1. Format your cards in the camera – not on the computer. This helps to ensure that no unwanted or unneeded files make their way onto the card from the computer.
2. When ejecting your memory card from the computer, safely eject by dragging it to the trash or select “Safely Remove” on a Windows machine or Command + E on a Mac. Then wait at least five seconds before pulling the card out of the reader slot. While your card may technically be safe sooner, are you so busy you can’t wait five seconds?
3. Never format or erase a card until you know it’s been backed up in at least two places. Also, don’t erase or format until you’ve verified the backup.
4. To avoid confusion when using multiple cards, mark cards with your name and a sequential number. This makes it easy to determine your cards from cards used by other photographers in your studio or on your workshop. The sequential number is also helpful in making sure you know which card you are dealing with.
5. Don’t buy generic memory cards. While it’s true that there are only two or three principal manufacturers of the components used in memory cards, these manufacturers build to different quality standards depending on who they OEM for. When they make generic cards, the quality control as well as the quality of components is usually not up to par with the same issued by the big names.
6. Note that not all cards work the same in all cameras. Some cards are optimized for individual brands. You can read about these optimizations in the manufacture literature or check various online forums for tests. In general, it’s best to ask if your camera can produce the advertised results before you buy.
7. Carry cards on your person not in your camera bag. If you can’t access your card you can’t make photographs. Too many photographers have shared stories of setting down their camera bag or leaving gear in their car, only to go on a hike, find a great spot and then run out of memory because the cards aren’t where the camera is.
8. To help you keep track of which cards have been used and which are empty, place the cards you’ve filled in your memory card wallet upside down or reverse them so you can see which ones are ready.
9. Don’t edit files on the card as if it were a hard drive. The memory card is designed to get data from the camera to the computer. It’s not designed for editing.
10. Don’t delete images on the card from the camera. Cards are cheap. Buy enough to do the job. If you delete images on the back of the camera you may easily make a mistake. It’s better to delete in your post editor like Aperture or Lightroom.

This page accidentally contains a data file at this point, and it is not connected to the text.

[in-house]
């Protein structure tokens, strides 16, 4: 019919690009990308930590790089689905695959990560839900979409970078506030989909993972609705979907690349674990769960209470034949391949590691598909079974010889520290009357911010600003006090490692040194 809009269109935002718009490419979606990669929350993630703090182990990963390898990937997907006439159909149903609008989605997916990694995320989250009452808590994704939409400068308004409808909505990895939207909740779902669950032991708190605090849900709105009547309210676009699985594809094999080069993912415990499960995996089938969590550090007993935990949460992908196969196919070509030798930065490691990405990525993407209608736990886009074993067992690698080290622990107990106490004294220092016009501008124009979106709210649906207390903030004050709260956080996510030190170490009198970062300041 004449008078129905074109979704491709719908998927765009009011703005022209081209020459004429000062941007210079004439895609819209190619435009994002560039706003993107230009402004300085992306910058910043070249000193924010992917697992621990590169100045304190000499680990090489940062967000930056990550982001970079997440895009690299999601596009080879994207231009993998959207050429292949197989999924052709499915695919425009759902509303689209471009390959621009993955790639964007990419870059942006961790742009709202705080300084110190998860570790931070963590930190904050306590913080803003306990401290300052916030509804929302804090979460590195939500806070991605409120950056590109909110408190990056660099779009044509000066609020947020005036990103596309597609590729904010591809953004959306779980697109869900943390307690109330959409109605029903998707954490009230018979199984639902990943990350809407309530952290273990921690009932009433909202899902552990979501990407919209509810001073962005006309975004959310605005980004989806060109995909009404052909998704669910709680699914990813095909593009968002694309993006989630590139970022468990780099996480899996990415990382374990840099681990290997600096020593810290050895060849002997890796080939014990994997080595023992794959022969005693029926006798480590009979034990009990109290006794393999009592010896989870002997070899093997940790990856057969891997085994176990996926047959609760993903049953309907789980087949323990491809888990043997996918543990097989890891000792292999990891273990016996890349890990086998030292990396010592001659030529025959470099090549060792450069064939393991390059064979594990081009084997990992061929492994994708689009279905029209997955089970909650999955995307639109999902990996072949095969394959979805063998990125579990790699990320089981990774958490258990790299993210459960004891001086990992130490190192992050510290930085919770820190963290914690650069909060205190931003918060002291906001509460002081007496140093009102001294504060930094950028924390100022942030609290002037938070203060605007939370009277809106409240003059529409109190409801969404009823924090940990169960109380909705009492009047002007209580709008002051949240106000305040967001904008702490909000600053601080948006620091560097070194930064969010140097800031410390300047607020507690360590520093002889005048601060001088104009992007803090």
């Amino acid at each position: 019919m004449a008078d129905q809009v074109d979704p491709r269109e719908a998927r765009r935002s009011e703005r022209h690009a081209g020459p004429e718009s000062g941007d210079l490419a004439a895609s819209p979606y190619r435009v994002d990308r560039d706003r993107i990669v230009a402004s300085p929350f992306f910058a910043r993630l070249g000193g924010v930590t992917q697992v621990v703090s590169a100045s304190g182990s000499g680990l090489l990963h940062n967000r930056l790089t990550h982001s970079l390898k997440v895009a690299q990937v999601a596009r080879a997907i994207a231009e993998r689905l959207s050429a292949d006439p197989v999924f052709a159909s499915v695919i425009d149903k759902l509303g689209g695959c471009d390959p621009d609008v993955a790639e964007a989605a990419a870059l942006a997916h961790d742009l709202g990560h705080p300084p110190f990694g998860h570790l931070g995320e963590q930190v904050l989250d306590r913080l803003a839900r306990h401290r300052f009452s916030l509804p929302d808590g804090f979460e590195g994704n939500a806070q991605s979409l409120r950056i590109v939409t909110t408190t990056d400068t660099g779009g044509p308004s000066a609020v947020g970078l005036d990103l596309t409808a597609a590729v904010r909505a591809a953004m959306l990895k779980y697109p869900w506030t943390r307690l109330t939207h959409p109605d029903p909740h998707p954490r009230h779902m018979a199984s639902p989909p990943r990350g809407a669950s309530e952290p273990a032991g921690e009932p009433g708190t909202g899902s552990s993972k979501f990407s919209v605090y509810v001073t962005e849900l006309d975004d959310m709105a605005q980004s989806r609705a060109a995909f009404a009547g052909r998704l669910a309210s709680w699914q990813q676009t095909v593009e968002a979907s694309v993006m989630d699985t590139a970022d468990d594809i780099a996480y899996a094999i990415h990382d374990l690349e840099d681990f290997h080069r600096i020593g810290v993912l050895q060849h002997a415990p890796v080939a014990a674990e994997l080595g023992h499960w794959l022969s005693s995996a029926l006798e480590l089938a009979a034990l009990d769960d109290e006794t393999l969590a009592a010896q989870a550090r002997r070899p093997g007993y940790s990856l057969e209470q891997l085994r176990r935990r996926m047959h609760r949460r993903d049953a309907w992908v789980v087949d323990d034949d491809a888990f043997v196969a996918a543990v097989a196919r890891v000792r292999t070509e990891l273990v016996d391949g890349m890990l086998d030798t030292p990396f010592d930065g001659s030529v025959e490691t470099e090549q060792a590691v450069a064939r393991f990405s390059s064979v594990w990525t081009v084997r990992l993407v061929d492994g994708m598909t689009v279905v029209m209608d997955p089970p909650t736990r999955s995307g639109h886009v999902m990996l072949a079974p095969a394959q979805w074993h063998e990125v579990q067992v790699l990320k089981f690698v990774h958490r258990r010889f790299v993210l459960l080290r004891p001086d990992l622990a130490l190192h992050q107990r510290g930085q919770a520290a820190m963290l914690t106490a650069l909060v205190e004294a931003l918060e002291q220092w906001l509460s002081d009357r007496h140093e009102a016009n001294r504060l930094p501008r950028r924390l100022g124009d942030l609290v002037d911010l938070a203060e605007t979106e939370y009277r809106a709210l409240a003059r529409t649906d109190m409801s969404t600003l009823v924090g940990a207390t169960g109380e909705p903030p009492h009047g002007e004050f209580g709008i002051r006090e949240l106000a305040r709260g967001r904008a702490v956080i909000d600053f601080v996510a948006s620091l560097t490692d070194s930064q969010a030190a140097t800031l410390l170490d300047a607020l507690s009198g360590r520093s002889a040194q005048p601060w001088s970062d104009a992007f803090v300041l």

11. If you accidentally delete an image on a card stop using it and obtain a data recovery program to try to restore the images. If you keep shooting after the deletion you may mess up the chance to recover the lost photo(s).
12. Recognize that some of the ultra high-end cards may have a small impact on your battery life, draining the battery at a faster pace than normal. It’s not a big deal, but if you are in a critical shooting situation and need to have all the battery life you can get, remember the high speed cards might take a few shots off the end of the battery’s life.
13. Don’t share cards with friends, or put them into other peoples cameras or computers. This can cause a crash since the other camera or computer may attempt to write a system, desktop or file of unknown format to the card.
14. Avoid the largest, newest cards until they’ve been on the market for 90 days or more. As we get into 128 GB cards and beyond, we are stretching the boundaries of technology. It only makes sense to let the marketplace test these bleeding edge technologies to make sure they are reliable. I tend to work one step down. In other words, if 128GB cards are the latest and greatest thing, I shoot with 64GB cards. Your mileage may vary.
15. Turn your camera off before inserting or removing a memory card. Most camera manuals advise this but most photographers don’t read the manual. This eliminates “voltage shock.” Modern cameras are often less prone to this but why take the chance?
Since the memory card is in many ways the most important photo accessory you will ever own, try these tips to ensure that your cards last their longest and work at their best.
Latest posts by Scott Bourne (see all)
- How Burlesque Inspired A Bird Photograph - December 4, 2016
- MacPhun Already Improving Luminar – Soon To Support MacBook Pro Touch Bar - December 1, 2016
- Microsoft Surface Studio From A Photographer’s POV – First Look - November 29, 2016